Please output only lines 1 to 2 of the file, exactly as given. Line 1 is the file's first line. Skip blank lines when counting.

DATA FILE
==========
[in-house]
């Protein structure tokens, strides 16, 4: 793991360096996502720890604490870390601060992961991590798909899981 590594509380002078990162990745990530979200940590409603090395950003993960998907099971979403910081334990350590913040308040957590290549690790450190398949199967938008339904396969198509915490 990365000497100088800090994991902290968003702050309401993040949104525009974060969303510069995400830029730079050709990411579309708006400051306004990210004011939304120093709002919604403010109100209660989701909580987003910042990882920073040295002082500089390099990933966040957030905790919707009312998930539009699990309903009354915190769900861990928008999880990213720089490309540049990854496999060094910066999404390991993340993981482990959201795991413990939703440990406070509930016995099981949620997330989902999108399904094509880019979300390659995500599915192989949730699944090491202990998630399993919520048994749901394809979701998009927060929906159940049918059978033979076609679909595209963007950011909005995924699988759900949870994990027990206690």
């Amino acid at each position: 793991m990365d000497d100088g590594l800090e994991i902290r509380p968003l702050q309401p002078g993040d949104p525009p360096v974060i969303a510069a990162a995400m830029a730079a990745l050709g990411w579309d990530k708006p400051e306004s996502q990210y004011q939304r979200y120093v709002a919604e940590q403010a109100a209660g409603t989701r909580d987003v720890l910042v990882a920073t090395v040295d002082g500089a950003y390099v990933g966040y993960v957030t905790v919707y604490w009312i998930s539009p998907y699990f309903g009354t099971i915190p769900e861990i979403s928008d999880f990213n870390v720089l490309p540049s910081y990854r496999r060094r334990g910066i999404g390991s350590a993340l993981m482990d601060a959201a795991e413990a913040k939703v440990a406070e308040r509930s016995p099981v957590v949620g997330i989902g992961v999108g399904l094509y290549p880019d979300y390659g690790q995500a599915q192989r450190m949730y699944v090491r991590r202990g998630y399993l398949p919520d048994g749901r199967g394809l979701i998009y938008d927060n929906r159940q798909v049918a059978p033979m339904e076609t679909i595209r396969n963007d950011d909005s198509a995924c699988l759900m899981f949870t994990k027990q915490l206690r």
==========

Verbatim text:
[in-house]
């Protein structure tokens, strides 16, 4: 793991360096996502720890604490870390601060992961991590798909899981 590594509380002078990162990745990530979200940590409603090395950003993960998907099971979403910081334990350590913040308040957590290549690790450190398949199967938008339904396969198509915490 990365000497100088800090994991902290968003702050309401993040949104525009974060969303510069995400830029730079050709990411579309708006400051306004990210004011939304120093709002919604403010109100209660989701909580987003910042990882920073040295002082500089390099990933966040957030905790919707009312998930539009699990309903009354915190769900861990928008999880990213720089490309540049990854496999060094910066999404390991993340993981482990959201795991413990939703440990406070509930016995099981949620997330989902999108399904094509880019979300390659995500599915192989949730699944090491202990998630399993919520048994749901394809979701998009927060929906159940049918059978033979076609679909595209963007950011909005995924699988759900949870994990027990206690």